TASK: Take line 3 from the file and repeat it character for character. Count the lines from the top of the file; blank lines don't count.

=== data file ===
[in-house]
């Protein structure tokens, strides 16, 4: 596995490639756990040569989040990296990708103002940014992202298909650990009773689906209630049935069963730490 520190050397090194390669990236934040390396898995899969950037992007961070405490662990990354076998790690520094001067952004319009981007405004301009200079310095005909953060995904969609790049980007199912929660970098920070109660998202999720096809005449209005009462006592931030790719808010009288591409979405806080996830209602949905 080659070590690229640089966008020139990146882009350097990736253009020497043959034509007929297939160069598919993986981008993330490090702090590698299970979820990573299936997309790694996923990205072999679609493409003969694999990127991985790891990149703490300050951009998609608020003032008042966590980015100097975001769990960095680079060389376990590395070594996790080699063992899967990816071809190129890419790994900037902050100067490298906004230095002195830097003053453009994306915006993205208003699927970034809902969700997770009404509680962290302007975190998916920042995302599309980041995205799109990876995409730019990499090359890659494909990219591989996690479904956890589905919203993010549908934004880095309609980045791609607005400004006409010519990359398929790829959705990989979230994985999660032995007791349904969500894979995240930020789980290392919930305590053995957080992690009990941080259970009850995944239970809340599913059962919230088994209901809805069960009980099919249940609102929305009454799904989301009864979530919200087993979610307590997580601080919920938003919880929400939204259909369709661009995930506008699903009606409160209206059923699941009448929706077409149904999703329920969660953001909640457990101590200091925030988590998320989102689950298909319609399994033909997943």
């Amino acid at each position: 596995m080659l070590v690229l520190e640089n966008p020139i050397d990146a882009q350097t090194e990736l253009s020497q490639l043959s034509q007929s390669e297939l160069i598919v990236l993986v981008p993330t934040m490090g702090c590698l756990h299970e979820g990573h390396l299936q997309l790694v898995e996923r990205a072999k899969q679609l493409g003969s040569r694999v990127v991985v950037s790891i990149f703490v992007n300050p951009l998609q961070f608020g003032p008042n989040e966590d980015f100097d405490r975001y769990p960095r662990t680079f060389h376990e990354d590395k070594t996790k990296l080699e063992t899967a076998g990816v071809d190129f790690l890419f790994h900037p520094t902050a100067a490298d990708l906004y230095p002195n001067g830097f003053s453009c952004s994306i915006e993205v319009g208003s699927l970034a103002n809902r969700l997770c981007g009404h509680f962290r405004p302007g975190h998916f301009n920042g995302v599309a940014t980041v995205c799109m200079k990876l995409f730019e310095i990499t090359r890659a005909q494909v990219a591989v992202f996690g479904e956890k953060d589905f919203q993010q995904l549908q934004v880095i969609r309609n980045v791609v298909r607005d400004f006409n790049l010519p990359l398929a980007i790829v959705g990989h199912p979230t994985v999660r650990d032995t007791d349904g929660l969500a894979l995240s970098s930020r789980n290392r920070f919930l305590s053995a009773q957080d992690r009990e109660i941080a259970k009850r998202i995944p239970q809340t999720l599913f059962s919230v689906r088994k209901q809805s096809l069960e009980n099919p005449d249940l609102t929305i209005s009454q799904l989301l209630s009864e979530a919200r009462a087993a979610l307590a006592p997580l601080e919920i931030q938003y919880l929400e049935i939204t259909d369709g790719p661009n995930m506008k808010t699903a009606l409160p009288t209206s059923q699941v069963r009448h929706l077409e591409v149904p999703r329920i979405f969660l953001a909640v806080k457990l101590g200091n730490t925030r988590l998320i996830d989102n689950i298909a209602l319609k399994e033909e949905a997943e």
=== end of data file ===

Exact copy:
């Amino acid at each position: 596995m080659l070590v690229l520190e640089n966008p020139i050397d990146a882009q350097t090194e990736l253009s020497q490639l043959s034509q007929s390669e297939l160069i598919v990236l993986v981008p993330t934040m490090g702090c590698l756990h299970e979820g990573h390396l299936q997309l790694v898995e996923r990205a072999k899969q679609l493409g003969s040569r694999v990127v991985v950037s790891i990149f703490v992007n300050p951009l998609q961070f608020g003032p008042n989040e966590d980015f100097d405490r975001y769990p960095r662990t680079f060389h376990e990354d590395k070594t996790k990296l080699e063992t899967a076998g990816v071809d190129f790690l890419f790994h900037p520094t902050a100067a490298d990708l906004y230095p002195n001067g830097f003053s453009c952004s994306i915006e993205v319009g208003s699927l970034a103002n809902r969700l997770c981007g009404h509680f962290r405004p302007g975190h998916f301009n920042g995302v599309a940014t980041v995205c799109m200079k990876l995409f730019e310095i990499t090359r890659a005909q494909v990219a591989v992202f996690g479904e956890k953060d589905f919203q993010q995904l549908q934004v880095i969609r309609n980045v791609v298909r607005d400004f006409n790049l010519p990359l398929a980007i790829v959705g990989h199912p979230t994985v999660r650990d032995t007791d349904g929660l969500a894979l995240s970098s930020r789980n290392r920070f919930l305590s053995a009773q957080d992690r009990e109660i941080a259970k009850r998202i995944p239970q809340t999720l599913f059962s919230v689906r088994k209901q809805s096809l069960e009980n099919p005449d249940l609102t929305i209005s009454q799904l989301l209630s009864e979530a919200r009462a087993a979610l307590a006592p997580l601080e919920i931030q938003y919880l929400e049935i939204t259909d369709g790719p661009n995930m506008k808010t699903a009606l409160p009288t209206s059923q699941v069963r009448h929706l077409e591409v149904p999703r329920i979405f969660l953001a909640v806080k457990l101590g200091n730490t925030r988590l998320i996830d989102n689950i298909a209602l319609k399994e033909e949905a997943e």